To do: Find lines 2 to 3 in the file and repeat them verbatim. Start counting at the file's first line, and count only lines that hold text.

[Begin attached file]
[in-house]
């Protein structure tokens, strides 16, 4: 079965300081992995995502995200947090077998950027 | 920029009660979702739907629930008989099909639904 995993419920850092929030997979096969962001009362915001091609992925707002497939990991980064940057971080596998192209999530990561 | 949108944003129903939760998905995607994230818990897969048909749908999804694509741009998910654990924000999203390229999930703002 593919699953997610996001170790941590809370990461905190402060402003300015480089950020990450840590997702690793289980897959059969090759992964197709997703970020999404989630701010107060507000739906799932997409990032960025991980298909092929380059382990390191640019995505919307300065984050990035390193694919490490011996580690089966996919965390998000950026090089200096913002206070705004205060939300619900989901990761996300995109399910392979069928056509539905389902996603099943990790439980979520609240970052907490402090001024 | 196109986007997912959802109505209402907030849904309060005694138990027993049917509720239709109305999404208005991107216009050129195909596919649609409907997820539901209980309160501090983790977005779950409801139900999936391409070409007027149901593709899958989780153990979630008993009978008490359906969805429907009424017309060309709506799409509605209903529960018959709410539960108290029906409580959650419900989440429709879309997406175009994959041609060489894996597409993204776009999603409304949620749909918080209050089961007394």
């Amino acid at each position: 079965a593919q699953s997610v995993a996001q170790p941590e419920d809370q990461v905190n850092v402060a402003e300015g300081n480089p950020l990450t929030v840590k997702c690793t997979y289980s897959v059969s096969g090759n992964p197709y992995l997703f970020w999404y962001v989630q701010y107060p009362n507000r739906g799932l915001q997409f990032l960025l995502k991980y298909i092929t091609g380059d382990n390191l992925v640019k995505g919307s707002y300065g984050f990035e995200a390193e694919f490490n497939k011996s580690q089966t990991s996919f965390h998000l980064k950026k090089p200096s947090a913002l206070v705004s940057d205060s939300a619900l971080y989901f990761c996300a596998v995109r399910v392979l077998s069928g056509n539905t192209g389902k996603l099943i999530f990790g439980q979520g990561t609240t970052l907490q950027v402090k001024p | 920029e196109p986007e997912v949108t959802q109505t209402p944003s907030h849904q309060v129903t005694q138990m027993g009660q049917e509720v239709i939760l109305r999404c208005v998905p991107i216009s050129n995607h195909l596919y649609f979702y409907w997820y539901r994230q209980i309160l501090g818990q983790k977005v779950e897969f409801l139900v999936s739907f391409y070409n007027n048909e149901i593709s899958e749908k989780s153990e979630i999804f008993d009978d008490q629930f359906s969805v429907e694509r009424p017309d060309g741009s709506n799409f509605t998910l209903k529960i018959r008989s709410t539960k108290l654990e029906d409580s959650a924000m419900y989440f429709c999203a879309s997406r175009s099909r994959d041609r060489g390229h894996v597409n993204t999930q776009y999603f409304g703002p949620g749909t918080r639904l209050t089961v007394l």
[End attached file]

């Protein structure tokens, strides 16, 4: 079965300081992995995502995200947090077998950027 | 920029009660979702739907629930008989099909639904 995993419920850092929030997979096969962001009362915001091609992925707002497939990991980064940057971080596998192209999530990561 | 949108944003129903939760998905995607994230818990897969048909749908999804694509741009998910654990924000999203390229999930703002 593919699953997610996001170790941590809370990461905190402060402003300015480089950020990450840590997702690793289980897959059969090759992964197709997703970020999404989630701010107060507000739906799932997409990032960025991980298909092929380059382990390191640019995505919307300065984050990035390193694919490490011996580690089966996919965390998000950026090089200096913002206070705004205060939300619900989901990761996300995109399910392979069928056509539905389902996603099943990790439980979520609240970052907490402090001024 | 196109986007997912959802109505209402907030849904309060005694138990027993049917509720239709109305999404208005991107216009050129195909596919649609409907997820539901209980309160501090983790977005779950409801139900999936391409070409007027149901593709899958989780153990979630008993009978008490359906969805429907009424017309060309709506799409509605209903529960018959709410539960108290029906409580959650419900989440429709879309997406175009994959041609060489894996597409993204776009999603409304949620749909918080209050089961007394």
């Amino acid at each position: 079965a593919q699953s997610v995993a996001q170790p941590e419920d809370q990461v905190n850092v402060a402003e300015g300081n480089p950020l990450t929030v840590k997702c690793t997979y289980s897959v059969s096969g090759n992964p197709y992995l997703f970020w999404y962001v989630q701010y107060p009362n507000r739906g799932l915001q997409f990032l960025l995502k991980y298909i092929t091609g380059d382990n390191l992925v640019k995505g919307s707002y300065g984050f990035e995200a390193e694919f490490n497939k011996s580690q089966t990991s996919f965390h998000l980064k950026k090089p200096s947090a913002l206070v705004s940057d205060s939300a619900l971080y989901f990761c996300a596998v995109r399910v392979l077998s069928g056509n539905t192209g389902k996603l099943i999530f990790g439980q979520g990561t609240t970052l907490q950027v402090k001024p | 920029e196109p986007e997912v949108t959802q109505t209402p944003s907030h849904q309060v129903t005694q138990m027993g009660q049917e509720v239709i939760l109305r999404c208005v998905p991107i216009s050129n995607h195909l596919y649609f979702y409907w997820y539901r994230q209980i309160l501090g818990q983790k977005v779950e897969f409801l139900v999936s739907f391409y070409n007027n048909e149901i593709s899958e749908k989780s153990e979630i999804f008993d009978d008490q629930f359906s969805v429907e694509r009424p017309d060309g741009s709506n799409f509605t998910l209903k529960i018959r008989s709410t539960k108290l654990e029906d409580s959650a924000m419900y989440f429709c999203a879309s997406r175009s099909r994959d041609r060489g390229h894996v597409n993204t999930q776009y999603f409304g703002p949620g749909t918080r639904l209050t089961v007394l």